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fourth amendment, which madison wrote that talks about citizens not being object to unreasonable search and seizure. so he would be gratified, i think, that the constitution still lives although there is an effort to ignore it. >> thank you. >> let's think when and vice president dick cheney for being here today. [applause] >> they have agreed to a few questions, which we will be before the book signing and i will start with this young man who is from one school enact. >> [inaudible] smack what is your question? >> you talked about how he was viewed by the public, whether you liked him or didn't like him in the way that he kind of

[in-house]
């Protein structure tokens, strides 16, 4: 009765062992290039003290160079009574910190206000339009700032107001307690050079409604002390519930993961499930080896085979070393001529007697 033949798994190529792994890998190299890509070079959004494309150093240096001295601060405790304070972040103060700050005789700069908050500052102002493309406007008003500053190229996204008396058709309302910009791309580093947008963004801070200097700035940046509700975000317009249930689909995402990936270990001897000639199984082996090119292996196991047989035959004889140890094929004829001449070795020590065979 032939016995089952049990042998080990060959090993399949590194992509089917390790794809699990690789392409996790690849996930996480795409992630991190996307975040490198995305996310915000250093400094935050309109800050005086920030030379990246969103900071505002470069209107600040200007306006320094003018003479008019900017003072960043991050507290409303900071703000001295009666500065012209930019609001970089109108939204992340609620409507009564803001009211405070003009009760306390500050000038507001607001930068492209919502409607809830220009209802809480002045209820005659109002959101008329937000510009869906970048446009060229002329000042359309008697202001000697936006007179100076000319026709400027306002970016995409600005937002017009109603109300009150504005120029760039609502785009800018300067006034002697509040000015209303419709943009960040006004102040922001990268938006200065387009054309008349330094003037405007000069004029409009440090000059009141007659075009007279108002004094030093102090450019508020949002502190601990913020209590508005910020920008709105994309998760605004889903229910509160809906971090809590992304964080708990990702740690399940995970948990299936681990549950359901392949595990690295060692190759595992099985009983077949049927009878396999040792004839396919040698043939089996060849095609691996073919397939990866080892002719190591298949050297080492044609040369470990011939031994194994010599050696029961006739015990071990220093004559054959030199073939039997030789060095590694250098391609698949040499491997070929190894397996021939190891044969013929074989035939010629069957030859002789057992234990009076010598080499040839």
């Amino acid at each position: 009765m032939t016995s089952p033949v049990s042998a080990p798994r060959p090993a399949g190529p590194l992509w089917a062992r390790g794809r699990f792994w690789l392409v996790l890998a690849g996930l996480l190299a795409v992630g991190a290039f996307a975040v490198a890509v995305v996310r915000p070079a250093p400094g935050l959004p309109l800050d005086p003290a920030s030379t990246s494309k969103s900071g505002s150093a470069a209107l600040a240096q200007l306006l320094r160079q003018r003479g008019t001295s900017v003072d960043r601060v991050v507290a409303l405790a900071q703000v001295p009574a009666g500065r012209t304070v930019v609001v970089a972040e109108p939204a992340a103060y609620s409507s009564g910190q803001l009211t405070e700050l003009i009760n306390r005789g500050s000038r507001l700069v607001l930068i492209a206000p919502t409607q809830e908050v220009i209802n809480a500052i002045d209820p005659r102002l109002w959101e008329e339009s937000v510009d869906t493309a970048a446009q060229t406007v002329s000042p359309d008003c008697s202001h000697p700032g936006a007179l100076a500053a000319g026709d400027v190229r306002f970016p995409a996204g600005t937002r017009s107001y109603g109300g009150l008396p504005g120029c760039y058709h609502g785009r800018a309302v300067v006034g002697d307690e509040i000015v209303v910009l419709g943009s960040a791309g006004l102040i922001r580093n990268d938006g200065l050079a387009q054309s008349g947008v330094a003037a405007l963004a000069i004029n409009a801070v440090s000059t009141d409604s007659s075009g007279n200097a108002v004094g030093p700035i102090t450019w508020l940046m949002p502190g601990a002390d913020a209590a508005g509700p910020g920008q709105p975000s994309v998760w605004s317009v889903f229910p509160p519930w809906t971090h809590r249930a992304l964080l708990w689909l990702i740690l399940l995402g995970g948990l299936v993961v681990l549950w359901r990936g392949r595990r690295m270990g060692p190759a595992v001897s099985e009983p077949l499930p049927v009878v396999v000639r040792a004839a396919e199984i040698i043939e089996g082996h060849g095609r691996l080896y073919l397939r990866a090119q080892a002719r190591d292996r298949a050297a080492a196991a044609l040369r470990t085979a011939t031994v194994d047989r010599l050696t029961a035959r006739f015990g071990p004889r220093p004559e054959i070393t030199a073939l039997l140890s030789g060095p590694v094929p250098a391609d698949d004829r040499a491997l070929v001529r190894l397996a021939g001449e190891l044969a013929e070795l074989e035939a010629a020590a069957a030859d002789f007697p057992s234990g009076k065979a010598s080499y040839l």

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started the government? >> if he were alive today, he would not be the fellow that although that everyone else out of the way. so i don't think that all of his deeds in the public were fully appreciated by his fellow citizens and certainly by the time the president he was over he was deeply appreciated and his contemporaries were most enthusiastic about his job as the commander-in-chief and i do think that bad is a big part of it. >> from corona delmar high school. >> what is the most mythic and domestic precedent? >> significant? >> yes, his significant domestic
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precedent. >> what we had is a country that was going unstable. what he did with this idea that faction would be put against faction and ambition against ambition is to create a able environment. ..